Charley Matteson and Elmer Strahan
When I got my first real job in the summer of 1930, working for Will Simmons on his farm, one of his regular hired men was Charley Matteson. Charley was born tongue-tied and was still so. Though he was young when I first knew him, he had already lost his teeth and his jaw usually hung slack. His mentality was characterized in the local idiom as "halfwit". Charley's fear of "Mr. Will" dominated his few thoughts, and he fell prey to the thoughtlessness of other men, often on occasions when neighbors banded together for worksharing at grain threshing time.
Now fifty odd years later a scene that involved Charley pans across my memory with a clarity often given old men.
Ralph Coon's threshing machine stands on the threshing floor over the basement of a great barn filled with bound bundles of grain still in its straw. The power for the thresher is supplied by a large Advance Rumley "Oil Pull" two cylindered engine by a belt running from the engine standing outside the barn to the grain separator inside.
Charley, pitchfork in hand and standing on a scaffold halfway to the top of the mow, is receiving the bundles tossed to him by two other men working from further back in the loft. He in turn is tossing the bundles to Dave Littel standing some five feet below on a platform attached to the roaring, dust-fuming separator. Dave is pitching the same bundles into the machine. All the men are using long-handled pitchforks with three gleaming steel tines. Dave is a graying, mustached, small man wearing a straw hat over his tiny steel-rimmed glasses. His short temper is not to be trifled with. He is endlessly whistling tunes of his own origin, his substitution for swearing.
Perhaps encouraged by a jug of hard cider "to cut the dust", the two men in the mow, out of boredom, or just plain cussedness, begin to urge Charley to toss bundles, harsh butts first, into Dave's body. Charley makes a few direct hits, and Dave's squeaky voice screams his anger. Charley looks back to the perpetrators who are waving him on with motions and gleeful giggles. But Charley has heard Dave's threats and holds up the bad practice for a time. Only noise, dust, and vibration fill the barn, until more urgings set Charley back to the onslaught on Dave's body. Dave, after much jumping up and down on his scaffold, charges up the ladder to the mow, his face red with rage, his pitchfork poised for attack, screaming a death song to Charley, who now terrified, sinks down on the grain shocks sobbing uncontrollably. In the nick of time senses return to all; Dave is physically restrained, tragedy is averted.
The machine is shut down, silence and dust settles around the now sober-faced men. The barn owner moves to the men, giving each in turn a long, hard look that speaks more than words. The incident passes; work resumes without talk until day's end. At night I lay in my bed wondering if what I had seen that day was to be part of my life, yet barely begun.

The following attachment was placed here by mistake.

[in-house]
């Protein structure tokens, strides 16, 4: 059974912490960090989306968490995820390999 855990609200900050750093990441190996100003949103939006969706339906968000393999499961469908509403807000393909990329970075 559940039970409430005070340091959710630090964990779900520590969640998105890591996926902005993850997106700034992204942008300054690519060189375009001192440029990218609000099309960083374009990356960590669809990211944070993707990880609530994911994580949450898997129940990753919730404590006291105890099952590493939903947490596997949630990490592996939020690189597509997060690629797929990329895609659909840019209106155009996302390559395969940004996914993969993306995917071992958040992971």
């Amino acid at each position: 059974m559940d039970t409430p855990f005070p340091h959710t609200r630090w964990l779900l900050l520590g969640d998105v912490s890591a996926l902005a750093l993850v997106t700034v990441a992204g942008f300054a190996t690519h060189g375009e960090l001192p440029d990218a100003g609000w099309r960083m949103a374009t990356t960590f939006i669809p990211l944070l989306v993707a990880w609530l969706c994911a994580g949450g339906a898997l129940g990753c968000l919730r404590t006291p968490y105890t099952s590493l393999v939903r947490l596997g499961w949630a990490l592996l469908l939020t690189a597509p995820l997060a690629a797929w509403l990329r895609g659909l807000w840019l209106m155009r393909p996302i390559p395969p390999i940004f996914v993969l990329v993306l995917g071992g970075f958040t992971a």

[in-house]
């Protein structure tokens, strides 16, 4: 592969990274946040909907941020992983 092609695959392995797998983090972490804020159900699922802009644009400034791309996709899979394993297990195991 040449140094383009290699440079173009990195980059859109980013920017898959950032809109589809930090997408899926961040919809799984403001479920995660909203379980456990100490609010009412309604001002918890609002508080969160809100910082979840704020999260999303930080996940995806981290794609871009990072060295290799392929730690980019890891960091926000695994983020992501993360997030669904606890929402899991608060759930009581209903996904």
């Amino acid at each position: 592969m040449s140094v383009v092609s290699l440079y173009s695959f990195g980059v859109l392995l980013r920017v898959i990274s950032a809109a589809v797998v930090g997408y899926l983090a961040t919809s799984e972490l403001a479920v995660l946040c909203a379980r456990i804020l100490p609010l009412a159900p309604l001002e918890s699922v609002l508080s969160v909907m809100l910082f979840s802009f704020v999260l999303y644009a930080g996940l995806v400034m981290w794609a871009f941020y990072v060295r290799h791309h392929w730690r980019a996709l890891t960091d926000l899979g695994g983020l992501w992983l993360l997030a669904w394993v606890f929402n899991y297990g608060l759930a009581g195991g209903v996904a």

Will Simmons' other regular hired man, Elmer Strahan, was a displaced Mennonite from Pennsylvania (some said he had been shunned by the sect) who was fortyish, moderately short, chunky, round faced, and also without teeth. His heavy Pennsylvania Dutch accent, projected over empty gums, took some getting used to. The thing that set him apart in my mind was his consuming desire to gain some proficiency in music, specifically flute playing. All one winter he spoke of the flute he had determined to acquire, and that spring he took his savings from his twenty-dollar-per-month earnings on a short trip from which he returned with a flute.
Oblivious to the derisive guffaws of the neighborhood people, he approached my fiddle-playing father, whom Elmer considered an expert in music, offering to pay him for lessons. Dad patiently tried to explain that he was ignorant of the complexities of flute playing, and considering his hopeless aperture, Elmer could expect little gain from his efforts to play.
Now I have met toothless men whose gums had been so toughened that they could crunch peanuts, but doubt that they could play a flute.
Elmer persisted until he got Dad to agree to try. Dad refused any pay. Obtaining a textbook, they worked many nights for more than a year, Elmer doggedly practicing seven nights a week, trying to coax intelligible notes from the black wooden instrument until finally some recognizable tune came forth.
Now, I'm not going to tell you a great success story about Elmer's becoming a virtuoso flautist because, it didn't happen. But I clearly recall warm summer nights when I listened to Elmer playing sweet, mournful tunes from his lonely upper room in the Simmons' farmhouse about three hundred yards north of ours, and that I would fall asleep pondering the amazing power of determination.
© 1990, Edwin N. Harris